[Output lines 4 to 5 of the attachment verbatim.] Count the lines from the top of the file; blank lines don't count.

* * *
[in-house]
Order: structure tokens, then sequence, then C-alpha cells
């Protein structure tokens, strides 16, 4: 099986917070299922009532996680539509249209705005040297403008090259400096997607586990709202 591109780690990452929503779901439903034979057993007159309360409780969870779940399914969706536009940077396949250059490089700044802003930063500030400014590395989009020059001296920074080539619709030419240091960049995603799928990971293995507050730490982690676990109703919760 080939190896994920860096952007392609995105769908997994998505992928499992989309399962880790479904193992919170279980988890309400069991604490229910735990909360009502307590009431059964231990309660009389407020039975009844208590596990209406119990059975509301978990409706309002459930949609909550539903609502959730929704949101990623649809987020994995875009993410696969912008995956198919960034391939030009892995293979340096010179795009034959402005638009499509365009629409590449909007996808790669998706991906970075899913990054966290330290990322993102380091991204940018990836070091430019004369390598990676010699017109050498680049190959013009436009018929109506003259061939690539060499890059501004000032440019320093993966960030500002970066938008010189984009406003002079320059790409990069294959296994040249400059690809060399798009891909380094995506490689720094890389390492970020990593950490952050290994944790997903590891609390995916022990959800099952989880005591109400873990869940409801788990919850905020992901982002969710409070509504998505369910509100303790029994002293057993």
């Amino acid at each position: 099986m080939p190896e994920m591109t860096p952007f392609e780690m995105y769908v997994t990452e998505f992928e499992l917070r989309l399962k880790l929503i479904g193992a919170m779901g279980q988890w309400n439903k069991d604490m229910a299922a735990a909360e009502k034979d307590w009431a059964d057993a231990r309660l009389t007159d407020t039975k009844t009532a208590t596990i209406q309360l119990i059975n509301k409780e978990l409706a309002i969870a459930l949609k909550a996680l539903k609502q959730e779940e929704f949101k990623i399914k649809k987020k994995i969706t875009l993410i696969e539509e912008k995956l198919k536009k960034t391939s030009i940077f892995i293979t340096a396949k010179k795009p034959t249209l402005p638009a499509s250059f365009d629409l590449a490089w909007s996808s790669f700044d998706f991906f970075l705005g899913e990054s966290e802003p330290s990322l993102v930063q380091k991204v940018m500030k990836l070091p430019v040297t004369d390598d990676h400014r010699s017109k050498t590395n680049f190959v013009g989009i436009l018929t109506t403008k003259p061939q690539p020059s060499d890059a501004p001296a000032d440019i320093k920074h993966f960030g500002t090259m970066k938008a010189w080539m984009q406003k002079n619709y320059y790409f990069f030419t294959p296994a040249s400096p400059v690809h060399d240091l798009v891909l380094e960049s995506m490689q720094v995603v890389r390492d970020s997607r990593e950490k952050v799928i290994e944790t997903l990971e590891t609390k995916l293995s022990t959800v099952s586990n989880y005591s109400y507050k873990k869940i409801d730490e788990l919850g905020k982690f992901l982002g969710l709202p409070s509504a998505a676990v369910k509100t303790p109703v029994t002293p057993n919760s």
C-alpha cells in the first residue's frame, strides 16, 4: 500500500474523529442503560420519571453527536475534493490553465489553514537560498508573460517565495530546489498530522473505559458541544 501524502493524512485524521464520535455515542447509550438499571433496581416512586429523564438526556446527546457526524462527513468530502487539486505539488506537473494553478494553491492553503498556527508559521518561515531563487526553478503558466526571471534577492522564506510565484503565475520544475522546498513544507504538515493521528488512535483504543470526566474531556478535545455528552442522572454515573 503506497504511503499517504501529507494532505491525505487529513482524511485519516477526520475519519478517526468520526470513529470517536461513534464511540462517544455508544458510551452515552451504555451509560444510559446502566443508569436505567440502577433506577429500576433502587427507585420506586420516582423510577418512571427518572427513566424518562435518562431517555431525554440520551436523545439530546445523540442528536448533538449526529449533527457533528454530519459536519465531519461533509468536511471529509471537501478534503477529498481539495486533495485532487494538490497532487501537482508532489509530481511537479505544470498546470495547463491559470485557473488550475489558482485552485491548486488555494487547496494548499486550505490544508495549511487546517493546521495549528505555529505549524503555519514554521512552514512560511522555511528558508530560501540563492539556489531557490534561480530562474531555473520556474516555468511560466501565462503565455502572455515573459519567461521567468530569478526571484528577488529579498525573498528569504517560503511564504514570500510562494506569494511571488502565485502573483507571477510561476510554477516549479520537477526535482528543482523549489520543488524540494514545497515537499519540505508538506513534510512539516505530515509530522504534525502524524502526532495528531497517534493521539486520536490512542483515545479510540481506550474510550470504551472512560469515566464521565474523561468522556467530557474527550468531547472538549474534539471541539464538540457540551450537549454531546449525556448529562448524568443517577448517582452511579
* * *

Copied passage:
């Amino acid at each position: 099986m080939p190896e994920m591109t860096p952007f392609e780690m995105y769908v997994t990452e998505f992928e499992l917070r989309l399962k880790l929503i479904g193992a919170m779901g279980q988890w309400n439903k069991d604490m229910a299922a735990a909360e009502k034979d307590w009431a059964d057993a231990r309660l009389t007159d407020t039975k009844t009532a208590t596990i209406q309360l119990i059975n509301k409780e978990l409706a309002i969870a459930l949609k909550a996680l539903k609502q959730e779940e929704f949101k990623i399914k649809k987020k994995i969706t875009l993410i696969e539509e912008k995956l198919k536009k960034t391939s030009i940077f892995i293979t340096a396949k010179k795009p034959t249209l402005p638009a499509s250059f365009d629409l590449a490089w909007s996808s790669f700044d998706f991906f970075l705005g899913e990054s966290e802003p330290s990322l993102v930063q380091k991204v940018m500030k990836l070091p430019v040297t004369d390598d990676h400014r010699s017109k050498t590395n680049f190959v013009g989009i436009l018929t109506t403008k003259p061939q690539p020059s060499d890059a501004p001296a000032d440019i320093k920074h993966f960030g500002t090259m970066k938008a010189w080539m984009q406003k002079n619709y320059y790409f990069f030419t294959p296994a040249s400096p400059v690809h060399d240091l798009v891909l380094e960049s995506m490689q720094v995603v890389r390492d970020s997607r990593e950490k952050v799928i290994e944790t997903l990971e590891t609390k995916l293995s022990t959800v099952s586990n989880y005591s109400y507050k873990k869940i409801d730490e788990l919850g905020k982690f992901l982002g969710l709202p409070s509504a998505a676990v369910k509100t303790p109703v029994t002293p057993n919760s």
C-alpha cells in the first residue's frame, strides 16, 4: 500500500474523529442503560420519571453527536475534493490553465489553514537560498508573460517565495530546489498530522473505559458541544 501524502493524512485524521464520535455515542447509550438499571433496581416512586429523564438526556446527546457526524462527513468530502487539486505539488506537473494553478494553491492553503498556527508559521518561515531563487526553478503558466526571471534577492522564506510565484503565475520544475522546498513544507504538515493521528488512535483504543470526566474531556478535545455528552442522572454515573 503506497504511503499517504501529507494532505491525505487529513482524511485519516477526520475519519478517526468520526470513529470517536461513534464511540462517544455508544458510551452515552451504555451509560444510559446502566443508569436505567440502577433506577429500576433502587427507585420506586420516582423510577418512571427518572427513566424518562435518562431517555431525554440520551436523545439530546445523540442528536448533538449526529449533527457533528454530519459536519465531519461533509468536511471529509471537501478534503477529498481539495486533495485532487494538490497532487501537482508532489509530481511537479505544470498546470495547463491559470485557473488550475489558482485552485491548486488555494487547496494548499486550505490544508495549511487546517493546521495549528505555529505549524503555519514554521512552514512560511522555511528558508530560501540563492539556489531557490534561480530562474531555473520556474516555468511560466501565462503565455502572455515573459519567461521567468530569478526571484528577488529579498525573498528569504517560503511564504514570500510562494506569494511571488502565485502573483507571477510561476510554477516549479520537477526535482528543482523549489520543488524540494514545497515537499519540505508538506513534510512539516505530515509530522504534525502524524502526532495528531497517534493521539486520536490512542483515545479510540481506550474510550470504551472512560469515566464521565474523561468522556467530557474527550468531547472538549474534539471541539464538540457540551450537549454531546449525556448529562448524568443517577448517582452511579